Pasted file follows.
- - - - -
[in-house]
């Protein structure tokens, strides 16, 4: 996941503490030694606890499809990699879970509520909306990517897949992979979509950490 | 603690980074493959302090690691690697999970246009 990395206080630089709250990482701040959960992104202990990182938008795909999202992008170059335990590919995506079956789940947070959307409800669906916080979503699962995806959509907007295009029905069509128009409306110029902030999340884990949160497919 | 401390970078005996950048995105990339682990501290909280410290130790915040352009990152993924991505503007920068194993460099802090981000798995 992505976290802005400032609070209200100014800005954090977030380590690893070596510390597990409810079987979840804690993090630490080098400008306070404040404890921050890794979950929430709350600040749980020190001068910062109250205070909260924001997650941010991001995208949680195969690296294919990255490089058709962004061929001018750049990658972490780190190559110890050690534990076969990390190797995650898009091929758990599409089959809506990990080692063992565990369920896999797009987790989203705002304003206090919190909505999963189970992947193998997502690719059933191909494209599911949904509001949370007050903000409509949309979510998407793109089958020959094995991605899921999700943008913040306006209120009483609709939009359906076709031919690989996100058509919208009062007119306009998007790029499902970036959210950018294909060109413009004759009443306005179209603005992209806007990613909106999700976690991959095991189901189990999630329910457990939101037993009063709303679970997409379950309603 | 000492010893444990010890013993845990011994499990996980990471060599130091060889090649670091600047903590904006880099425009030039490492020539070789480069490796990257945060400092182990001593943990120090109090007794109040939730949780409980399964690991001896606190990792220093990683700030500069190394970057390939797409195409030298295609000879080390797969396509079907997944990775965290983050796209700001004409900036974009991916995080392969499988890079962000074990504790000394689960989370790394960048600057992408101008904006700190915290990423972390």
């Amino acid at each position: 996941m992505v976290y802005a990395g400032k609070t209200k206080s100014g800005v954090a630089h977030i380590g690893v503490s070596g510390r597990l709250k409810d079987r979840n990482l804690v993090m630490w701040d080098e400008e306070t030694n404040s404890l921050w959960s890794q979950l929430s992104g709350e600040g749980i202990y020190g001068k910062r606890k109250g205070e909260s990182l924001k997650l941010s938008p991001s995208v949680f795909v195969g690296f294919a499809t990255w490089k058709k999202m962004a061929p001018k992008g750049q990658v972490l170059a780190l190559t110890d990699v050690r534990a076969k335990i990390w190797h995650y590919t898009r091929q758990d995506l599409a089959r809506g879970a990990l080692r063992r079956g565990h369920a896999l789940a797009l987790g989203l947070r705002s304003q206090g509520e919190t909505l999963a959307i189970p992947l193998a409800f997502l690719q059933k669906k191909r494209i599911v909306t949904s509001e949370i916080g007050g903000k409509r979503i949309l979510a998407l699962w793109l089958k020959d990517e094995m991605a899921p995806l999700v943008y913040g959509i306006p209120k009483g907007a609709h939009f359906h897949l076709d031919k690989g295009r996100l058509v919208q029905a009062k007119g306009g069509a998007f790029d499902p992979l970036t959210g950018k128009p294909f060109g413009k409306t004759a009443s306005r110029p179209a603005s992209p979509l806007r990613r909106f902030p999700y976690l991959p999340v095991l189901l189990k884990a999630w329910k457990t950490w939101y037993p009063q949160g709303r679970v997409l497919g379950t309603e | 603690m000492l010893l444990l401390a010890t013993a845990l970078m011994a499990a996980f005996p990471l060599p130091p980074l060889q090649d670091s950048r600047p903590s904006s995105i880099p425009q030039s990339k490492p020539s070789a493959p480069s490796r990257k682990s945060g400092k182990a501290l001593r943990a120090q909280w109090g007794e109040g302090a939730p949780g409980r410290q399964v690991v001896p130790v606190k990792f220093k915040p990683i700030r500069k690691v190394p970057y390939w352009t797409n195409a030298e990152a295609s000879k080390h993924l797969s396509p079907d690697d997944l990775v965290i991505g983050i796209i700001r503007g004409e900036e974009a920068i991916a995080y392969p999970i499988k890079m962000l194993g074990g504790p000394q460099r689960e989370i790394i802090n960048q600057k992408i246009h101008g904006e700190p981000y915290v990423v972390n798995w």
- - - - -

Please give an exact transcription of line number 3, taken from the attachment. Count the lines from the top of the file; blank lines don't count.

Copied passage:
């Amino acid at each position: 996941m992505v976290y802005a990395g400032k609070t209200k206080s100014g800005v954090a630089h977030i380590g690893v503490s070596g510390r597990l709250k409810d079987r979840n990482l804690v993090m630490w701040d080098e400008e306070t030694n404040s404890l921050w959960s890794q979950l929430s992104g709350e600040g749980i202990y020190g001068k910062r606890k109250g205070e909260s990182l924001k997650l941010s938008p991001s995208v949680f795909v195969g690296f294919a499809t990255w490089k058709k999202m962004a061929p001018k992008g750049q990658v972490l170059a780190l190559t110890d990699v050690r534990a076969k335990i990390w190797h995650y590919t898009r091929q758990d995506l599409a089959r809506g879970a990990l080692r063992r079956g565990h369920a896999l789940a797009l987790g989203l947070r705002s304003q206090g509520e919190t909505l999963a959307i189970p992947l193998a409800f997502l690719q059933k669906k191909r494209i599911v909306t949904s509001e949370i916080g007050g903000k409509r979503i949309l979510a998407l699962w793109l089958k020959d990517e094995m991605a899921p995806l999700v943008y913040g959509i306006p209120k009483g907007a609709h939009f359906h897949l076709d031919k690989g295009r996100l058509v919208q029905a009062k007119g306009g069509a998007f790029d499902p992979l970036t959210g950018k128009p294909f060109g413009k409306t004759a009443s306005r110029p179209a603005s992209p979509l806007r990613r909106f902030p999700y976690l991959p999340v095991l189901l189990k884990a999630w329910k457990t950490w939101y037993p009063q949160g709303r679970v997409l497919g379950t309603e | 603690m000492l010893l444990l401390a010890t013993a845990l970078m011994a499990a996980f005996p990471l060599p130091p980074l060889q090649d670091s950048r600047p903590s904006s995105i880099p425009q030039s990339k490492p020539s070789a493959p480069s490796r990257k682990s945060g400092k182990a501290l001593r943990a120090q909280w109090g007794e109040g302090a939730p949780g409980r410290q399964v690991v001896p130790v606190k990792f220093k915040p990683i700030r500069k690691v190394p970057y390939w352009t797409n195409a030298e990152a295609s000879k080390h993924l797969s396509p079907d690697d997944l990775v965290i991505g983050i796209i700001r503007g004409e900036e974009a920068i991916a995080y392969p999970i499988k890079m962000l194993g074990g504790p000394q460099r689960e989370i790394i802090n960048q600057k992408i246009h101008g904006e700190p981000y915290v990423v972390n798995w």